• Eliminate the requirement that inmates must serve 85 percent of a sentence for crimes classified as violent.
• Adopt reforms that allow for early parole and more time off for good behavior.
• Allocate one-third of any cost savings realized from reducing the prison population toward educational programs and vocational training aimed at reducing recidivism.
• Give judges more discretion in handing out sentences, "including the use of … offender-based data systems, sentencing-support analytics and mandatory offender family impact statements to facilitate informed decision-making."
• Provide employers who hire ex-offenders with tax incentives as well as immunity from liability.
When states such as Texas have enacted these sorts of reforms, and have reinvested savings in treatment, education and providing support to former inmates, they have also seen a reduction in the rate of crime, Moran said. Orienting Connecticut's criminal justice system in this way would provide a "trifecta of benefits: lower costs, lower recidivism and improved public safety," Moran said.
He added that there is a fourth benefit: Better success at achieving the "holy grail of corrections," which is to rehabilitate inmates and restore them to their families.
Moran, who practices in commercial litigation with an emphasis on antitrust, intellectual property and licensing disputes, was drawn to the topic of criminal justice because of his friend William Fox's involvement with the Malta Justice Initiative. The Southport-based group has an active prison ministry providing support to people who are incarcerated. It is overseen by a Roman Catholic religious order called The Sovereign Military Hospitalier Order of St. John of Jerusalem of Rhodes and of Malta.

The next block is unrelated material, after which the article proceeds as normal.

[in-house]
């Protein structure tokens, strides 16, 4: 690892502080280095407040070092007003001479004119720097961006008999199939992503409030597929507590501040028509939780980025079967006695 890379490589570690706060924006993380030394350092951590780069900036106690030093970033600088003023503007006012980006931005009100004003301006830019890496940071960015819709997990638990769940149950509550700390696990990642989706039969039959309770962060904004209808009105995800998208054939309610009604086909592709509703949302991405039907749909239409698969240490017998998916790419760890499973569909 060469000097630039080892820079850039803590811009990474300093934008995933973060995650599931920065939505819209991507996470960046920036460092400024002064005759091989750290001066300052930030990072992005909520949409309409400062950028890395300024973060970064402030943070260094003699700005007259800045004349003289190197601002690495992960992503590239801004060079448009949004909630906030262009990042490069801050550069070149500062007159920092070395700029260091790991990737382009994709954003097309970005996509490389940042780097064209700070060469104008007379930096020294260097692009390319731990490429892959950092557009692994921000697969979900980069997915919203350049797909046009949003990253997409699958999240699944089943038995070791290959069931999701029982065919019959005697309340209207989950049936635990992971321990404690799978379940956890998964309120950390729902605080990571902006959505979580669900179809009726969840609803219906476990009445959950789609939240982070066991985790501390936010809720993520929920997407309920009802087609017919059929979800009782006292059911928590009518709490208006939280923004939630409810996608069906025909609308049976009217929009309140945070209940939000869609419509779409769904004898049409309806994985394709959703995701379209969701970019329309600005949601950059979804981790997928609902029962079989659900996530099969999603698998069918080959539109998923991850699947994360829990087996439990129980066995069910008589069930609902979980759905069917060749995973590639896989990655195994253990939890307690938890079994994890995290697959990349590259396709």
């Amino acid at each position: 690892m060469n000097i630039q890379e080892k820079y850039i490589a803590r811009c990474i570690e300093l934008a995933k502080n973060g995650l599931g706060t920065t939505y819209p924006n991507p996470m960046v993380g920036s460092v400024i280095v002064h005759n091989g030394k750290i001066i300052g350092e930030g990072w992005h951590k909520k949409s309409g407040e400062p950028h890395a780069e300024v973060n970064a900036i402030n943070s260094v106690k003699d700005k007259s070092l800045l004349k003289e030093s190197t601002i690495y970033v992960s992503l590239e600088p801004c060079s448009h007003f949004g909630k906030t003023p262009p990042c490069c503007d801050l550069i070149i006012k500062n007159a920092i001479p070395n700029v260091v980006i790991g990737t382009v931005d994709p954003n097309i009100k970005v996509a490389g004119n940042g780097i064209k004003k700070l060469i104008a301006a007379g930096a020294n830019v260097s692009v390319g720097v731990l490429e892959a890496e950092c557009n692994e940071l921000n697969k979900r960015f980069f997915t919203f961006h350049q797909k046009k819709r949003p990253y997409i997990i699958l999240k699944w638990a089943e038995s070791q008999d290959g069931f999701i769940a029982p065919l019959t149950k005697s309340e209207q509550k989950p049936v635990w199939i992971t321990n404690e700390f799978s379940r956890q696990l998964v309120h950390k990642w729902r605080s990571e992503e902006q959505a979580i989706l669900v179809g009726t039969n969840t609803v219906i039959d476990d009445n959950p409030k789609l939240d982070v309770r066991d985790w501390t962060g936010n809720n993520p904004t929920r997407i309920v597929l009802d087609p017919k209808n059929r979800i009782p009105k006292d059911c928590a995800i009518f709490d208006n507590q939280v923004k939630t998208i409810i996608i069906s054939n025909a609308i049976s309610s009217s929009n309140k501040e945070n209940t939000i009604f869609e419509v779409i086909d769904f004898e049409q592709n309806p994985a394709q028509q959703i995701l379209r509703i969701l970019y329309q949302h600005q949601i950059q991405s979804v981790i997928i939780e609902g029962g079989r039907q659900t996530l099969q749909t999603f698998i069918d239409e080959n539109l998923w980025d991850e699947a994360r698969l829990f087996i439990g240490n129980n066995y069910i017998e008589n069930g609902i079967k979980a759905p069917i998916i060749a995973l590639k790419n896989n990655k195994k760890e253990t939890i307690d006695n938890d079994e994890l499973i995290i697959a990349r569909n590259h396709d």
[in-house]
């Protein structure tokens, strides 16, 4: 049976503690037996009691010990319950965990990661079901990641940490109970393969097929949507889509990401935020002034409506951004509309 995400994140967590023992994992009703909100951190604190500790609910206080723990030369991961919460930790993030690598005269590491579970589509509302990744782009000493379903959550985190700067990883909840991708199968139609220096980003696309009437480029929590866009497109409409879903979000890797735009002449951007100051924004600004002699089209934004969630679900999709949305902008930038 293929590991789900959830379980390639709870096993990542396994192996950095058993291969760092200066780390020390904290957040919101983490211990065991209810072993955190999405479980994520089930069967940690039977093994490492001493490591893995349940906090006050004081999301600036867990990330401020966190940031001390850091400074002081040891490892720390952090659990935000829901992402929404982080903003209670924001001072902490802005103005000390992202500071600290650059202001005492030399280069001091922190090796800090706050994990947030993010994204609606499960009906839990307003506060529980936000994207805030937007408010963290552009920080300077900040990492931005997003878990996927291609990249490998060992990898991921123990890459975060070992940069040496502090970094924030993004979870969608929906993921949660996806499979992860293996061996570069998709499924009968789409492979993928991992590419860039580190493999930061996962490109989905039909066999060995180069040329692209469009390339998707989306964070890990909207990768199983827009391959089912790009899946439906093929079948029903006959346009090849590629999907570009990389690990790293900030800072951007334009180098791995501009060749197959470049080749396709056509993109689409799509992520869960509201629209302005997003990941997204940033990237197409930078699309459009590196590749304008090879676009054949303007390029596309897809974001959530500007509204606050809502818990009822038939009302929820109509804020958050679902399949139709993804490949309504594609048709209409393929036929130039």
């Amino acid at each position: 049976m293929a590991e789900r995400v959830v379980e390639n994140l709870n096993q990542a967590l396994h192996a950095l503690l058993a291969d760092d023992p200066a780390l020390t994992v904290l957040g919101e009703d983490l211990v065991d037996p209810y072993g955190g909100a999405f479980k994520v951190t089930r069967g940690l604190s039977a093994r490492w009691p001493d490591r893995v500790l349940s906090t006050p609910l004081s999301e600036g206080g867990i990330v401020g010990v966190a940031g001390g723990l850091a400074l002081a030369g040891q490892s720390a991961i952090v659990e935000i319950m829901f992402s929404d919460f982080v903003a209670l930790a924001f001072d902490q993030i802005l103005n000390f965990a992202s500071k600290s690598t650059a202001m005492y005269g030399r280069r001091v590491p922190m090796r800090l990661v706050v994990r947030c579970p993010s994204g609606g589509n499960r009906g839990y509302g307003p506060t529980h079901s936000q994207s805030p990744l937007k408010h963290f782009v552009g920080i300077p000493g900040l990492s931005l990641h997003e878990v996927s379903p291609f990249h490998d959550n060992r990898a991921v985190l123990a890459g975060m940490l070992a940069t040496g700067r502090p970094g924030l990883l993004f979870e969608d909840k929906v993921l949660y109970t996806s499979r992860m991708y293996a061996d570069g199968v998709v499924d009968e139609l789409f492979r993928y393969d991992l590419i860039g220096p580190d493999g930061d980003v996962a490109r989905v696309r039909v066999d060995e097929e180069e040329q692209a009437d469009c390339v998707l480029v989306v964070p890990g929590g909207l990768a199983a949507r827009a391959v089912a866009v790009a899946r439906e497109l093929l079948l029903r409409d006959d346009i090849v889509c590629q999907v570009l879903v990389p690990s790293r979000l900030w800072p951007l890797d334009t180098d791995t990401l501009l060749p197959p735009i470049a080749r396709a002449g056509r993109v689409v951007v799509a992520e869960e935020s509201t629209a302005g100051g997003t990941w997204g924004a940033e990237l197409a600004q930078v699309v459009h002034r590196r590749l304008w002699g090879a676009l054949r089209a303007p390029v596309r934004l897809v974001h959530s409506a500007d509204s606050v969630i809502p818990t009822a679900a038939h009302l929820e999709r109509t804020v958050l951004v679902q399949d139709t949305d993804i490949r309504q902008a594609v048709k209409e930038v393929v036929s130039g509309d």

John Santa, who is chairman of the initiative, said the gist of the book is about "more effective and compassionate treatment when [inmates are] in and more effective support when they're out and reentering." The group says that while Moran is the main author, the book is a collaborative effort, including the input from a bipartisan coalition of businesspeople, correctional professionals, legislators, judges, law enforcement professionals, lawyers, ministers and academics in Connecticut.
Moran also was drawn to the book because of reading Michelle Alexander's book, "The New Jim Crow: Mass Incarceration in the Age of Colorblindness," in which she argued that young black men, who go to prison for drug crimes 20 to 50 times more often than young white men do, are "part of a growing undercaste, permanently locked up and locked out of mainstream society."
The racial disparity in the criminal justice system is no different in Connecticut than it is nationally, Moran said. Blacks and Latinos make up 24 percent of Connecticut's overall population but they comprise 66 percent of the prison population.
That is another reason for criminal justice reform in Connecticut, Moran said. "There are two Connecticuts," he said, "the inner cities and what is happening outside of the bigger cities."
For more information on "The Justice Imperative: How Hyper-Incarceration Has Hijacked the American Dream," visit http://thejusticeimperative.org.